Crash could’ve been prevented if safety was priority: widows
ST. JOHN’S, N.L. (CP) — Three women widowed by the crash of Cougar Flight 491 made an emotional appeal Wednesday to make travel to Newfoundland’s offshore a greater priority, saying the deaths of 17 aboard the aircraft could have been prevented.
Sharon Pike told an inquiry that she believes her husband Paul would still be alive if problems that arose with the Sikorsky S-92A in Australia nearly a year before the March 2009 crash were resolved immediately.
“He did not have to die in such a horrific way,” Pike said, choking back tears.
Pike appealed to Sikorsky, Cougar Helicopters and the oil companies to make safety a top concern in the future.
“If these companies had acted upon the warning they had when the helicopter was forced to land in Australia in July 2008 ... rather than allowing for a time frame of one year or 1,250 flying hours, Paul would be with his children and me today,” she said, with her son and daughter sitting beside her.
“Someone in one of these companies should’ve taken this situation more seriously.”
Sikorsky issued a bulletin in January 2009 that gave operators of its S-92A helicopter up to 1,250 hours or one year to replace the titanium studs that attach an oil filter bowl assembly to the chopper’s main gearbox with steel studs. That bulletin was prompted by a July 2008 incident in Australia where, according to an Australian Civilian Aviation Safety Authority report, two titanium studs “sheared ... allowing oil leakage” that forced an emergency landing.
The Transportation Safety Board of Canada is still investigating the crash off St. John’s, but it has said titanium mounting studs broke before Cougar Flight 491 crashed in the North Atlantic. The board has said the pilots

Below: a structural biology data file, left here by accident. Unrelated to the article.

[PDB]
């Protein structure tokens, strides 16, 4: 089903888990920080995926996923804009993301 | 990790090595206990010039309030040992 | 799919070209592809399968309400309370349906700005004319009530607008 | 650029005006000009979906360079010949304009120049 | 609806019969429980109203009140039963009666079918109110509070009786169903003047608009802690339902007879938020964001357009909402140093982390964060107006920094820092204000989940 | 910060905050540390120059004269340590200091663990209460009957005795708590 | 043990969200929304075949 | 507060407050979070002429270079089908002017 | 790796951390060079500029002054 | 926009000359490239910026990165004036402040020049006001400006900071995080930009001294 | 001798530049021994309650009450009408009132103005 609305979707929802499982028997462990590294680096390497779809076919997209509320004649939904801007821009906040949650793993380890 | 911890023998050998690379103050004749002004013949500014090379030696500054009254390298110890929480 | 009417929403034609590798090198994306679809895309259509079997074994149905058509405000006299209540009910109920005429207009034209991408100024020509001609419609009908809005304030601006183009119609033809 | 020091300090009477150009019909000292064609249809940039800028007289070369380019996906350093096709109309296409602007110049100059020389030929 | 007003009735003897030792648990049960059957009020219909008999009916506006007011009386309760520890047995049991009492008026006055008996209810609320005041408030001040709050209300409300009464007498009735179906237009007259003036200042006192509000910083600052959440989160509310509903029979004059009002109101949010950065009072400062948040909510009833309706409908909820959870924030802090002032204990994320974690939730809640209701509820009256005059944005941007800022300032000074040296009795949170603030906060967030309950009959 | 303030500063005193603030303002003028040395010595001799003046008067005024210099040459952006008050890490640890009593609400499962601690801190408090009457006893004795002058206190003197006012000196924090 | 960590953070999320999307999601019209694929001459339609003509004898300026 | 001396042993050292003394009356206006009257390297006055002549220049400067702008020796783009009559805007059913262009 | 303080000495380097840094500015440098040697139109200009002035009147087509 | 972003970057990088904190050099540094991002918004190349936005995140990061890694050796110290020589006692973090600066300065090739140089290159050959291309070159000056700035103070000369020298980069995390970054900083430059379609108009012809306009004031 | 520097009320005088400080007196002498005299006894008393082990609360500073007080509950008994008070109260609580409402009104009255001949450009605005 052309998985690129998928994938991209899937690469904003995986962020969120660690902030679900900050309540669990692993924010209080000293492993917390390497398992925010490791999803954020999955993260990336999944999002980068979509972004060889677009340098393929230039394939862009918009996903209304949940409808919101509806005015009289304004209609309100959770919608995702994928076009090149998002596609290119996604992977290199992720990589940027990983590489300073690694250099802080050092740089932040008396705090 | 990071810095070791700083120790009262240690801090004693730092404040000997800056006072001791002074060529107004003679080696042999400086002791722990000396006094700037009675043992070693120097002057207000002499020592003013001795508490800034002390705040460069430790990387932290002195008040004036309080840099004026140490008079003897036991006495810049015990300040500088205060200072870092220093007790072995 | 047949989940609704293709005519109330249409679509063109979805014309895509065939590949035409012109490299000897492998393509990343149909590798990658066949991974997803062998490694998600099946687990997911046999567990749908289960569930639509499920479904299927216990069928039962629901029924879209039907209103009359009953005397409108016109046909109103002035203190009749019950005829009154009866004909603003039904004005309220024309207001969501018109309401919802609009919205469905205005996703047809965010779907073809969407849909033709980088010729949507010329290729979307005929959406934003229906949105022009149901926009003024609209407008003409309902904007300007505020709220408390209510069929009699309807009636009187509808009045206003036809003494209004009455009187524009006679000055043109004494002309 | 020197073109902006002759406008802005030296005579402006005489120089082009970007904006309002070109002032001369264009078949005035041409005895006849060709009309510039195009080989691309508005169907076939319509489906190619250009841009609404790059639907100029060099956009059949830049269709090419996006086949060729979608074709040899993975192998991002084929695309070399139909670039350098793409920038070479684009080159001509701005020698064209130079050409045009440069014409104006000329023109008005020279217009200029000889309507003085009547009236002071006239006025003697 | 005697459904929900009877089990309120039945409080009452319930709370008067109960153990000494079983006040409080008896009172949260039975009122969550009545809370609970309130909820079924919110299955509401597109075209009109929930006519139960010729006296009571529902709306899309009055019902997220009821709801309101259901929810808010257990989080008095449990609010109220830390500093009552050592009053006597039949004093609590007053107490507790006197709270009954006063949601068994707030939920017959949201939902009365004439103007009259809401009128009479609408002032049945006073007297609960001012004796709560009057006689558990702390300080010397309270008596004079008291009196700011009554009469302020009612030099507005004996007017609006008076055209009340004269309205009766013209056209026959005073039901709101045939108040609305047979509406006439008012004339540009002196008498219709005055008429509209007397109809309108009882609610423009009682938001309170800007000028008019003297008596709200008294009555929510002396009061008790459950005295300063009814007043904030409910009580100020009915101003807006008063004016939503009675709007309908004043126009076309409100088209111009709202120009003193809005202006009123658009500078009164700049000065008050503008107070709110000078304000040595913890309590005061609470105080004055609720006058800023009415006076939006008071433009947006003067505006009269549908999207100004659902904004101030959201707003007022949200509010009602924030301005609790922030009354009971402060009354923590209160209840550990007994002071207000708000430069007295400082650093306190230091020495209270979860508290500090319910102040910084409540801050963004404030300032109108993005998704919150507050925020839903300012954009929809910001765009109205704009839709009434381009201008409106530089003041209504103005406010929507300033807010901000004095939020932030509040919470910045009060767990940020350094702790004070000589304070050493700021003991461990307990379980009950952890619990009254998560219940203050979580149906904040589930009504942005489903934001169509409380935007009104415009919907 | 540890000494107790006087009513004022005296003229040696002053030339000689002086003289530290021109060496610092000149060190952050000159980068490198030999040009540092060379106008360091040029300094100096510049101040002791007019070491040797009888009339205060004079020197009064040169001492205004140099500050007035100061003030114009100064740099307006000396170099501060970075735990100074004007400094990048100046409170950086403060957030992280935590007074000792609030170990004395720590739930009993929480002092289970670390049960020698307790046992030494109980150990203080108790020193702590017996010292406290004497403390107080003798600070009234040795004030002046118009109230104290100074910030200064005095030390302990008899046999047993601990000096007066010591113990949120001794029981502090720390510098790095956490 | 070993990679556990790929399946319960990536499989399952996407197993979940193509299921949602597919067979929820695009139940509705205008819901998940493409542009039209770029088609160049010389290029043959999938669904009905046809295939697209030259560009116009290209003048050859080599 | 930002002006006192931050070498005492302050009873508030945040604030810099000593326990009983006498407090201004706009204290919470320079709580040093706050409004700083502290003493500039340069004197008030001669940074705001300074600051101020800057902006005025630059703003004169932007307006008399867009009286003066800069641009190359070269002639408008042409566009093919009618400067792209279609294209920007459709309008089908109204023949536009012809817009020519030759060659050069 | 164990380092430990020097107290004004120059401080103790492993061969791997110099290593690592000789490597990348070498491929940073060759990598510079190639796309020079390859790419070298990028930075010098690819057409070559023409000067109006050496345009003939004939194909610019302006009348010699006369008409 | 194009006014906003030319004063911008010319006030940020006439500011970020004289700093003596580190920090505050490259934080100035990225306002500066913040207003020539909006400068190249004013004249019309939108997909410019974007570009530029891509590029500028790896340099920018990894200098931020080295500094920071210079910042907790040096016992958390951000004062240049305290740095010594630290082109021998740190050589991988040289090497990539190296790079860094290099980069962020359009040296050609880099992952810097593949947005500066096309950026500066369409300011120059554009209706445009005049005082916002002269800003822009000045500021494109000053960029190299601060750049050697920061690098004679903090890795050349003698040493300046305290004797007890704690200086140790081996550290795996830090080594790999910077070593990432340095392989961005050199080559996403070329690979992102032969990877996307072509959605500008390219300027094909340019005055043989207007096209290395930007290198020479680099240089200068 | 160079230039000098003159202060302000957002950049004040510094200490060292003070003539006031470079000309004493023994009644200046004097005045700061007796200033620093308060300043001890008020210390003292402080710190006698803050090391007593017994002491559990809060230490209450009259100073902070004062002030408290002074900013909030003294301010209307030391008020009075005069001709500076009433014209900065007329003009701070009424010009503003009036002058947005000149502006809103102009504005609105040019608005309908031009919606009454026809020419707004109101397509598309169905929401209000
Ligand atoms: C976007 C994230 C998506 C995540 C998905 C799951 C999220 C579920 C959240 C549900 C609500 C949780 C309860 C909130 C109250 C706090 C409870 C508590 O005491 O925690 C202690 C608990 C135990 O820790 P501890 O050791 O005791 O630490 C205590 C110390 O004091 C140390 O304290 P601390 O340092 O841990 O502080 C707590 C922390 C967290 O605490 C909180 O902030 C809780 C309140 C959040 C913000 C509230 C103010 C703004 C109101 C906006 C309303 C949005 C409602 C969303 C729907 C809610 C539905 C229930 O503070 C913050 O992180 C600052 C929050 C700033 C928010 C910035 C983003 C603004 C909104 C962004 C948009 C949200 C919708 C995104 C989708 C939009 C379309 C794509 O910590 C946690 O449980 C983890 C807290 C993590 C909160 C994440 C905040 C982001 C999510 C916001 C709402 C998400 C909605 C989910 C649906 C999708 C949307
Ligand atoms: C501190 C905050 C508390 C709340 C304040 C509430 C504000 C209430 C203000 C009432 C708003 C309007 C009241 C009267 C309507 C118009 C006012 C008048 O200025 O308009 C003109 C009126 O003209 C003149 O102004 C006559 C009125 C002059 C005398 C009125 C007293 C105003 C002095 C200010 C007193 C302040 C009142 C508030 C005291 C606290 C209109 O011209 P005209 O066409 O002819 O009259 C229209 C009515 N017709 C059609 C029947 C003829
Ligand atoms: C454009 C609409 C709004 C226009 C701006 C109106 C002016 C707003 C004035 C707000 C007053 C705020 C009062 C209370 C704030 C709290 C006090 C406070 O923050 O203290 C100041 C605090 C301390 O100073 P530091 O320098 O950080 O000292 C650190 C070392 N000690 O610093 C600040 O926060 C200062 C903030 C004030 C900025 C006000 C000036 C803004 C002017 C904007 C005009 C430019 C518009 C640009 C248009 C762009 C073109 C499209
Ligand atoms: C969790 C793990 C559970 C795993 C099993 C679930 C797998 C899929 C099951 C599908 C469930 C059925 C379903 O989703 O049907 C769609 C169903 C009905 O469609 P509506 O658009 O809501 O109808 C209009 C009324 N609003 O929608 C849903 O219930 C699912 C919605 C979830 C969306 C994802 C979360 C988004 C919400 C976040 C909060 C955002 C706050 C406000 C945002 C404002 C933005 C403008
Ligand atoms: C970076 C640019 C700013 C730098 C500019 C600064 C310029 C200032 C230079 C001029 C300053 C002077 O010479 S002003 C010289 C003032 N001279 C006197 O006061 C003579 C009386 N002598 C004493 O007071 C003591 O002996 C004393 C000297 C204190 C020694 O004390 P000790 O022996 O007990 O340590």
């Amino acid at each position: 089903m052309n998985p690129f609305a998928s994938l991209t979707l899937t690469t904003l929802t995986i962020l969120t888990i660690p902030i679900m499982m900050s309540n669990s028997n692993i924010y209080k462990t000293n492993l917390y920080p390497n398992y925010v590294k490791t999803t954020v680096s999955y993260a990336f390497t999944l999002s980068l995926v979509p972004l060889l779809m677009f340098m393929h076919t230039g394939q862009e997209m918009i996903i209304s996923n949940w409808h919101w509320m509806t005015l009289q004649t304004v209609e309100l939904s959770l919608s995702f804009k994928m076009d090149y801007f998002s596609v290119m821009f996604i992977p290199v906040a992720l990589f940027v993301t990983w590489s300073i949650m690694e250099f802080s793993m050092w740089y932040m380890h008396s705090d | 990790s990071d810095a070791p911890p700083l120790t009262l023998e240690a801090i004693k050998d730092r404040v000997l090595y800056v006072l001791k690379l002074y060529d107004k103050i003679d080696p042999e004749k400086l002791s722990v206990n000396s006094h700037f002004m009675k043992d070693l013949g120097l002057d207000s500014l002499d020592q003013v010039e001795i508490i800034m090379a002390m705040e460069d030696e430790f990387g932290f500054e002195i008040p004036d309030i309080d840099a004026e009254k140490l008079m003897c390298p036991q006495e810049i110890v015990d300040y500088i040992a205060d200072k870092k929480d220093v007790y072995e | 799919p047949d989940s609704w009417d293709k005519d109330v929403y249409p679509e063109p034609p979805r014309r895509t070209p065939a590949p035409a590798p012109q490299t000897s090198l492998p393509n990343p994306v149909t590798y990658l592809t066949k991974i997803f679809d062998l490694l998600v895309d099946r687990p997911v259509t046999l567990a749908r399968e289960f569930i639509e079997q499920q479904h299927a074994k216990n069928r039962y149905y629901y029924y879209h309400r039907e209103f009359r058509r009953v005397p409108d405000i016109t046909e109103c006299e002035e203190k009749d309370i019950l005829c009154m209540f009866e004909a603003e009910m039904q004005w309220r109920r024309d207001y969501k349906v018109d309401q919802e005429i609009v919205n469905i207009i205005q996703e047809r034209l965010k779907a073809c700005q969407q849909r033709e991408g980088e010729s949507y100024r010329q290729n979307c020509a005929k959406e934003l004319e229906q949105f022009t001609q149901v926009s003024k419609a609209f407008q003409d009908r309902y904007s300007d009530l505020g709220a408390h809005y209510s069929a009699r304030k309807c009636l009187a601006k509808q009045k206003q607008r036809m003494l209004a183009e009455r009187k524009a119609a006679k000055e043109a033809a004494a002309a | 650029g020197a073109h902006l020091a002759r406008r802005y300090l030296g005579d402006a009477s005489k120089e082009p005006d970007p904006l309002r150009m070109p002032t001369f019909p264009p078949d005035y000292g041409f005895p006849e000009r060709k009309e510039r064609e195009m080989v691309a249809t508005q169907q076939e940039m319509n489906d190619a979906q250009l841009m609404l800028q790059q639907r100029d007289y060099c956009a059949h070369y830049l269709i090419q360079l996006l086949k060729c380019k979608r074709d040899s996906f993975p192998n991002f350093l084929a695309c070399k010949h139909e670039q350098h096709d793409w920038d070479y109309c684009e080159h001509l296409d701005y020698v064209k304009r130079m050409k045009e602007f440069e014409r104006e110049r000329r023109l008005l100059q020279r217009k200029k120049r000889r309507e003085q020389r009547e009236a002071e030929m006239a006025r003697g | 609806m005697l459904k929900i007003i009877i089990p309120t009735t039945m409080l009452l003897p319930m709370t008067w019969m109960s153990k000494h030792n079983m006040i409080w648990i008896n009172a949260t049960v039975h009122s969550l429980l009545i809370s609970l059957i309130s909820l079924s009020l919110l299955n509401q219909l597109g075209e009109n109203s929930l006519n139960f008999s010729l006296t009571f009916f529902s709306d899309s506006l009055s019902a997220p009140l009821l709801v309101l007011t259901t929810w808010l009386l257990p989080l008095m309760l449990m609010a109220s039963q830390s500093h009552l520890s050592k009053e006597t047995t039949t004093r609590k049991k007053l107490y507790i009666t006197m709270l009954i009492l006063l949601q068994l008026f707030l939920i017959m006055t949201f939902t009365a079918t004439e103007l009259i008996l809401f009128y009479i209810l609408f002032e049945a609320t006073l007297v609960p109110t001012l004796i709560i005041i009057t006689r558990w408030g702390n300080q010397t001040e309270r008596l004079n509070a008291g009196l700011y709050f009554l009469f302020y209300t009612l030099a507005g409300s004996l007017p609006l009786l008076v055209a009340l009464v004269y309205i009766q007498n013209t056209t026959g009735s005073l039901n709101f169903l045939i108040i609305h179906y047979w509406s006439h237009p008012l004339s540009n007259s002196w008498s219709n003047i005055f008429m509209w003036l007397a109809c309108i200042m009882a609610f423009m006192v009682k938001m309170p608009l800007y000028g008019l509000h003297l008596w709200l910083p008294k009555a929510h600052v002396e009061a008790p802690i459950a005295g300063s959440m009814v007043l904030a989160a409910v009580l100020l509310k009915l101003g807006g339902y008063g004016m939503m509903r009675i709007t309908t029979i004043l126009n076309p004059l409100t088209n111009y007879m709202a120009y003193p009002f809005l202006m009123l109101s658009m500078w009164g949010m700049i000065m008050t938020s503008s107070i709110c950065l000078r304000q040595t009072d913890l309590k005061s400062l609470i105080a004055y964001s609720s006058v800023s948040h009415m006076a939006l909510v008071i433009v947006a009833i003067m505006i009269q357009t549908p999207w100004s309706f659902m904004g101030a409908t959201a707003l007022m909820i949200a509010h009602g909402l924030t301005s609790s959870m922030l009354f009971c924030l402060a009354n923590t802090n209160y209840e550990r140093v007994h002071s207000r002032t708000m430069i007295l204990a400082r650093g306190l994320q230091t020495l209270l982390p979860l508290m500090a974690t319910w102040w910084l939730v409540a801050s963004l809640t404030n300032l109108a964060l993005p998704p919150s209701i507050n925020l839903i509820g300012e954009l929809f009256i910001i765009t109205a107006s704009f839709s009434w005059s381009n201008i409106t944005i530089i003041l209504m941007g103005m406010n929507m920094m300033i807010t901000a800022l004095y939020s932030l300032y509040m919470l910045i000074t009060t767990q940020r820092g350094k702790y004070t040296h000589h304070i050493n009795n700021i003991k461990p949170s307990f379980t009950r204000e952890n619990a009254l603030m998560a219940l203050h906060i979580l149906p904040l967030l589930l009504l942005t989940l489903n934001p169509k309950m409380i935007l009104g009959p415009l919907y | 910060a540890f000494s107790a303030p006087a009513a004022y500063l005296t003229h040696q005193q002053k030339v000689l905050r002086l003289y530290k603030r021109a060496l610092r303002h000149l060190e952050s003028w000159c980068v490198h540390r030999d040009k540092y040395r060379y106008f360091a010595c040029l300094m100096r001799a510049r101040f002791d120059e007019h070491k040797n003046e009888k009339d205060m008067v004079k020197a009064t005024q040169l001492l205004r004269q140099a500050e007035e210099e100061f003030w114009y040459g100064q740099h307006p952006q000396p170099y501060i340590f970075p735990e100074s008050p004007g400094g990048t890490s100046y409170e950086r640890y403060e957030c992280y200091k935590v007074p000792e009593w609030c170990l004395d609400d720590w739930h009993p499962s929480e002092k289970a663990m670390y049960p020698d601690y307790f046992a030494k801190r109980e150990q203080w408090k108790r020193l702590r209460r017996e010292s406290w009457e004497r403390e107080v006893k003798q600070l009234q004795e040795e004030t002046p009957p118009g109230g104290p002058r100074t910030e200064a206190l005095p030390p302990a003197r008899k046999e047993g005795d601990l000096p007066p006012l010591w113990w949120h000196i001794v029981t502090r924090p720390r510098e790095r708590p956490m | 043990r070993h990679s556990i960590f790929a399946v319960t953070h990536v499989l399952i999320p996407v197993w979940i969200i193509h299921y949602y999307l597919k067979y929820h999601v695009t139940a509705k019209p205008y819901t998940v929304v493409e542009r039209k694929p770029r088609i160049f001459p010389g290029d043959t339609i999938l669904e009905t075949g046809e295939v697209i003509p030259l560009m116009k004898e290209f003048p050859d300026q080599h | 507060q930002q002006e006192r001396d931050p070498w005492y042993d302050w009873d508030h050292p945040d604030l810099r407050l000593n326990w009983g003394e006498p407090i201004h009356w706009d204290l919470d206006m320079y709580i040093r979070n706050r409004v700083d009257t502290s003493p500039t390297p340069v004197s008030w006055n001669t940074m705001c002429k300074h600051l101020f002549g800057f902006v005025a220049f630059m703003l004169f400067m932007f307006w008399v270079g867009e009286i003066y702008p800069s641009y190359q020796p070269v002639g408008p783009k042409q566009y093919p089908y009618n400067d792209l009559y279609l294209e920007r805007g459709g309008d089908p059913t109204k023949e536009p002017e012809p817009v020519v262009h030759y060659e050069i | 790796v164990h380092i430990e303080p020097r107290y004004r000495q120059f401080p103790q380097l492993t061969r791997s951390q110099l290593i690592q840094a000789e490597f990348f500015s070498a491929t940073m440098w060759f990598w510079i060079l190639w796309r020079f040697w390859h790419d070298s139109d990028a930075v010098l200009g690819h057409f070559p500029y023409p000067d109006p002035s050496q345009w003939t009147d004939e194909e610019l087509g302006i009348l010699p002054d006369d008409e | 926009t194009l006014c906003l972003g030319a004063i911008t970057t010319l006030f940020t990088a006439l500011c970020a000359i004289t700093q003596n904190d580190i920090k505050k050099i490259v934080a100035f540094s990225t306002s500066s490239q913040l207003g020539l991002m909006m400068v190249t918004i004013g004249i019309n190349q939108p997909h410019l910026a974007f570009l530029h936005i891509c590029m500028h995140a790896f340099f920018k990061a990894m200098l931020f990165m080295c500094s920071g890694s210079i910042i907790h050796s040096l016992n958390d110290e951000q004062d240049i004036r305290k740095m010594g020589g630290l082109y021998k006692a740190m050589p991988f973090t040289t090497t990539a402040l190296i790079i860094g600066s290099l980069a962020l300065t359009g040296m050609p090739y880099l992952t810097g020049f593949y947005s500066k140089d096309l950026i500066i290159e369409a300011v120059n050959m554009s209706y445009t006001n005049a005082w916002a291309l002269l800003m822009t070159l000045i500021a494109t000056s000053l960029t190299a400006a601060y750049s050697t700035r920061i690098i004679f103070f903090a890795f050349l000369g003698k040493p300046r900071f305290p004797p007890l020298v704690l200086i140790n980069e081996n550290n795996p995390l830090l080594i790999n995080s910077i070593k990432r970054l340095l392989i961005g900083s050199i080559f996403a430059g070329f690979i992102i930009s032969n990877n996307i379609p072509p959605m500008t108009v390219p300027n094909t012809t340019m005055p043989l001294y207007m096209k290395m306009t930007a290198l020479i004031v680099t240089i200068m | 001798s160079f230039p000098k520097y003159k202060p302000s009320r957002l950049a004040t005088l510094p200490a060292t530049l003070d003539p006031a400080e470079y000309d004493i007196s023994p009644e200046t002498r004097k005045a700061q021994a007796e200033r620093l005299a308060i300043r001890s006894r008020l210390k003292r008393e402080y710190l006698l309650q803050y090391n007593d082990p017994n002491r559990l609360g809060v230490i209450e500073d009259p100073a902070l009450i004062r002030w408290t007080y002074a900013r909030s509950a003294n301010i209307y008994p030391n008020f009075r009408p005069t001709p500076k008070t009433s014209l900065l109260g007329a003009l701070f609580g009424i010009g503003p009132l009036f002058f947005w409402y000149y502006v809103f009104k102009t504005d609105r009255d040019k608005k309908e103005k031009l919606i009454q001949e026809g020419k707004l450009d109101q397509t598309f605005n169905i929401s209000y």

of the helicopter indicated there was a problem with the main gearbox oil pressure about 13 minutes into the flight. Less than 10 minutes later, it plummeted into the ocean.
The titanium studs have since been replaced with steel under a directive issued by the U.S. Federal Aviation Administration.
Officials with Sikorsky and Cougar, the operator of the helicopter that crashed in the North Atlantic, could not be reached for comment.
During their testimony last month, oil company executives delivered a presentation on regulations, risk assessments and safety oversight for the offshore industry. They said operators must demonstrate to the federal-provincial board that regulates the offshore oil industry that their plans for transportation to the platforms accurately identify, assess and control risks posed to workers.
Pike said she could not articulate the emotional pain her family has endured since her husband’s death.